How I Conquered My Fear Of Public Speaking

Mar 02, 2018 1 Min Read
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Stepping Out of Your Comfort Zones

By ABDULLAH ABDUL SHUKOR

 

I keep my eyes open and their evidence makes me thoughtful. The future is inscrutable but appalling; you must stand by me. When I can no longer restrain and control I will no longer lead.

– Winston Churchill, Savrola

 

This is my current state of mind, how does one become an influencer? To put it simply, how does one become a sensational celebrity?

I am a person who is interested in a wide spectrum of topics.

From extinct dinosaurs to the world wars, from Albert Einstein’s General Theory of Relativity to the Renaissance, my sense of curiosity is piqued by them all.

With an insatiable thirst for the unknown, every once in a while, I still ask myself, “What’s next?”

Ever heard of Neil DeGrasse Tyson? He is a well-known astrophysicist from North America. To me, he’s a powerful magician.

Not because he can pull a rabbit out of a hat, but because he can magically grip the heart of his audience with his outstanding charisma.

As someone who has a myriad of interests, I aspire to be like him.

I’ve always pictured myself standing on the grand stage, letting the fires of my passion do the talking.

However, I’m also an introvert who only speaks when spoken to, and more often than not, I only speak with my inner circle.

With others, I am like a wallflower. Ironic, isn’t it?

Has this stopped me from living out my aspiration of being like Tyson? In a way, yes.

That was, until the day our English-speaking skills were put to the test. Everyone was petrified. Why wouldn’t we be since we had to speak in front of the whole class? It’s scary having 30 people listen to you.

Baptism of fire

Everyone had interesting topics to talk about, from pet turtles to biotechnology. For me, it was the perfect opportunity to express my main interest at that time: Hitler’s most monstrous crime, ‘The Holocaust’.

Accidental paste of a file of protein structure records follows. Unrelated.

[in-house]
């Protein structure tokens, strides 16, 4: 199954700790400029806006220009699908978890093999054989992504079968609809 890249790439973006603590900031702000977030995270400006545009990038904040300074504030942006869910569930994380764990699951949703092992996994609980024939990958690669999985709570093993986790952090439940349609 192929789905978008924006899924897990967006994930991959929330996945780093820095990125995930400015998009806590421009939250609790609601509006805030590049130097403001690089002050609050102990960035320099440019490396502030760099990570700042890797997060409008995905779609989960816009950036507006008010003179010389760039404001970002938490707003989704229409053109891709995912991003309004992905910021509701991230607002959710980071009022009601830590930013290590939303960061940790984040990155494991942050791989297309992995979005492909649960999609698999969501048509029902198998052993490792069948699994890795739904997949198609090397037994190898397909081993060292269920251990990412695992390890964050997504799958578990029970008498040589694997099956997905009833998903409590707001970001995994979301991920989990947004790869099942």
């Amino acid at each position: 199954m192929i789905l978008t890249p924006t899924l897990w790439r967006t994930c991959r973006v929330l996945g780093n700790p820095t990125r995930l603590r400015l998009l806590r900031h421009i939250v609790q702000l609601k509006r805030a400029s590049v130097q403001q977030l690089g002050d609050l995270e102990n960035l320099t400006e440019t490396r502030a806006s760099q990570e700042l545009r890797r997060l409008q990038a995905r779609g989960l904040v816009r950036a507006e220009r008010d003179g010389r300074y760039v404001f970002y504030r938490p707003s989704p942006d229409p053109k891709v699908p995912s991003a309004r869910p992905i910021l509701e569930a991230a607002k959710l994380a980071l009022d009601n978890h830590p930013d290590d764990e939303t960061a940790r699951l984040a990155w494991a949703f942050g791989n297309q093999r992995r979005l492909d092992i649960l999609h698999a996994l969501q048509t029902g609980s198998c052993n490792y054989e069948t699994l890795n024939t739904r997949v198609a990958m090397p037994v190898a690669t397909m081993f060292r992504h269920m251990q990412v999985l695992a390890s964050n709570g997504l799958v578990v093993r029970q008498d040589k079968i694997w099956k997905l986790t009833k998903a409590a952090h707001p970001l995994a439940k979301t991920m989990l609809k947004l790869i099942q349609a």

It seemed like I was channelling Hitler himself that day.

I was on fire, my speech was full of passion and emotion. Was it worth coming out of my introverted shell?

It was. Not only did I score full marks, I was also enlisted into the public speaking squad.

It resulted in me participating in two public speaking competitions last year – district and state level.

I even made it to the Sunway public speaking finals, a pretty impressive feat since it was my first competition. It was an amazing experience!

However, the nature of public speaking requires us to think critically and intellectually, but when it comes to topics such as patriotism, wisdom, social issues, and others, are we qualified to come up with a suitable argument?

READ: How Batman Turns His Greatest Fear Into His Biggest Strength

Key reflections

We are young and inexperienced. There are aspects of reality we haven’t been exposed to.

To speak about wisdom, and what we envision for the future is rather naïve, in my humble opinion.

There’s so much we don’t know about the world we live in today.

My takeaway from this experience is that public speaking is a powerful weapon.

It can inspire a nation and mend a broken soul. It can also cause harm if it is used by the ignorant and blind.

Well, now you understand why I look up to Winston Churchill and the reason I quoted him earlier.

Every insight we gain, be it knowledge or life experiences is another reason to express ourselves and inspire others.

Now that I’ve gained a profound insight from this experience, I wonder, what’s next?

No excuses

There is a famous saying, “You’re never going to know, if you’ve never even tried.”

Before you start giving excuses as to why you can’t do it, you should actually try putting some effort into doing it first.

Whatever it is, be it singing, teaching, playing sports or anything at all!

If you don’t try, you can’t learn the valuable lessons the experience has to offer. If you don’t have the talent or aptitude for it, then keep at it until you do!

Think if it this way: no one masters Mathematics in a single day. It takes days of collective practice to just be adept at it.

Guess what, it’s the same for sports, public speaking, and a plethora of other activities.

The experience may be bitter, sweet or bittersweet, but at the end of the day, you’ll grow into a mature individual, and that is what we need the most out of everyone.

 

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Abdullah is a former student of SMK Sultan Abdul Samad and was a LEAD Club member. He was amongst the top students in terms of academics in the year 2016/2017, and earned the nickname “legend” from his classmates. He is deeply interested in the sciences, history involving wars, the history of empires, religion, and studying prominent figures such as Michael Faraday. To find out more about LEAD Clubs in schools across Malaysia spearheaded by Leaderonomics, email us at youth@leaderonomics.com.

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This article is published by the editors of Leaderonomics.com with the consent of the guest author. 

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